At this particular point, questions, not answers, may be photojournalism’s greatest gift. Can we weave the single moment the photograph documents into those that preceded it and those that may follow, creating a “now” that is not deracinated? Can the photograph become a connective tissue between ourselves and others, rather than a type of quarantine? Can we transform information into insight and even, possibly, wisdom? Do we approach the photograph as spectators, or as citizens of the world?


1. To its credit, in a subsequent issue Vanity Fair published a series of very different photographs. They were taken, astonishingly, by the Revolutionary United Front itself (and obtained from an anonymous source), and they document atrocities as they were being committed by the RUF. The people in these photographs are not cute, and it is unlikely that the photos will inspire pity (though they may well support previously suggested ideas about “insanity”). In this case, though, the reaction of Vanity Fair‘s readers may be of little import; according to the accompanying article, the photographs will be used as evidence in the war-crimes trials that have been tentatively planned for Sierra Leone.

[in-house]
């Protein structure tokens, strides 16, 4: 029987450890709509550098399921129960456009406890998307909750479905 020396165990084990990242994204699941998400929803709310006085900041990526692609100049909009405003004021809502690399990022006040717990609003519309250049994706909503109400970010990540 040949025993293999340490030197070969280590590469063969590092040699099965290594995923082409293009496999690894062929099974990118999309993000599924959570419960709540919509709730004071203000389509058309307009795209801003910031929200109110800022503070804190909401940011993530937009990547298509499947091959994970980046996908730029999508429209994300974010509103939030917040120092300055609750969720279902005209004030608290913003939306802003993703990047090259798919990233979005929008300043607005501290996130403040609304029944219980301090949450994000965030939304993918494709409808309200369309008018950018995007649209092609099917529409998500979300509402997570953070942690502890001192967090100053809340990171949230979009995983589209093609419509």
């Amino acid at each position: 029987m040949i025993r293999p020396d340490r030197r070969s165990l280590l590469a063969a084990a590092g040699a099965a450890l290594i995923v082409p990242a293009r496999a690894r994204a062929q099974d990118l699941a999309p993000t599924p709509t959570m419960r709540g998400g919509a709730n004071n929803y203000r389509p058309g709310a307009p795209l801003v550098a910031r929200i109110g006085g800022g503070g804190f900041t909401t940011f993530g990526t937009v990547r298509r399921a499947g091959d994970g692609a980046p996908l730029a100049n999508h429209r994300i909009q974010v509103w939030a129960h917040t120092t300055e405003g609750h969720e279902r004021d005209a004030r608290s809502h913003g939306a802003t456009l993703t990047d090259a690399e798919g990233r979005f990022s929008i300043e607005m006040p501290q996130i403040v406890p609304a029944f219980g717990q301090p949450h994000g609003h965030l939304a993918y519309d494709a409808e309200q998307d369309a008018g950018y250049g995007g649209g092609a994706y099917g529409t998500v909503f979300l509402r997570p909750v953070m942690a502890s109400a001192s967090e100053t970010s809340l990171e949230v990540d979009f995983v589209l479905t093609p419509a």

2. None of this is meant to suggest that we live in a world composed primarily of images, or that people now make history for the purpose of making images (the so-called “CNN effect,” which is especially easy to overrate in those parts of the world where nearly every household can tune in to CNN). It is only to say that inhabitants of the wealthy, presumably educated world look more and more to the quick hit of images (both still and televised) for their political information.

3. For an incisive examination of Dos Passos’s disillusionment with photography—and particularly with the Dutch Communist filmmaker Joris Ivens, with whom he worked during the Spanish Civil War—see Carol Shloss, In Visible Light (New York: Oxford University Press, 1987).